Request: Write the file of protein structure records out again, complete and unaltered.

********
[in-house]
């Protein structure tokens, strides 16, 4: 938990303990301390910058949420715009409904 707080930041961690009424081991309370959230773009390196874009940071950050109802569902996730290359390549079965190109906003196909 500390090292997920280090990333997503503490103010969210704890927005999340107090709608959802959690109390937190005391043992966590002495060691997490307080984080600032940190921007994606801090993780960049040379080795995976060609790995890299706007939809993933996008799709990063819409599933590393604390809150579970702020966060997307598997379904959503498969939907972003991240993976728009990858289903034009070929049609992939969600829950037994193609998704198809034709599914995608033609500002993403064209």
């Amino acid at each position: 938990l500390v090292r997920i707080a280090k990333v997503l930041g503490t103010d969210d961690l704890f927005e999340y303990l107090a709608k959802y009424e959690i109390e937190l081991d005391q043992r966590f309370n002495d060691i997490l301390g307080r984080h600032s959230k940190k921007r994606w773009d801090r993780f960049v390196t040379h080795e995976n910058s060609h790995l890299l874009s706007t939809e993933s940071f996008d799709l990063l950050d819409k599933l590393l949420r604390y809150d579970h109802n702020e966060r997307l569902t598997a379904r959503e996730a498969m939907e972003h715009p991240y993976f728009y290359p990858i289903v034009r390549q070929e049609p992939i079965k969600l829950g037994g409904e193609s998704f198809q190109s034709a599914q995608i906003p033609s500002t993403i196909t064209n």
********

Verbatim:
[in-house]
């Protein structure tokens, strides 16, 4: 938990303990301390910058949420715009409904 707080930041961690009424081991309370959230773009390196874009940071950050109802569902996730290359390549079965190109906003196909 500390090292997920280090990333997503503490103010969210704890927005999340107090709608959802959690109390937190005391043992966590002495060691997490307080984080600032940190921007994606801090993780960049040379080795995976060609790995890299706007939809993933996008799709990063819409599933590393604390809150579970702020966060997307598997379904959503498969939907972003991240993976728009990858289903034009070929049609992939969600829950037994193609998704198809034709599914995608033609500002993403064209």
């Amino acid at each position: 938990l500390v090292r997920i707080a280090k990333v997503l930041g503490t103010d969210d961690l704890f927005e999340y303990l107090a709608k959802y009424e959690i109390e937190l081991d005391q043992r966590f309370n002495d060691i997490l301390g307080r984080h600032s959230k940190k921007r994606w773009d801090r993780f960049v390196t040379h080795e995976n910058s060609h790995l890299l874009s706007t939809e993933s940071f996008d799709l990063l950050d819409k599933l590393l949420r604390y809150d579970h109802n702020e966060r997307l569902t598997a379904r959503e996730a498969m939907e972003h715009p991240y993976f728009y290359p990858i289903v034009r390549q070929e049609p992939i079965k969600l829950g037994g409904e193609s998704f198809q190109s034709a599914q995608i906003p033609s500002t993403i196909t064209n």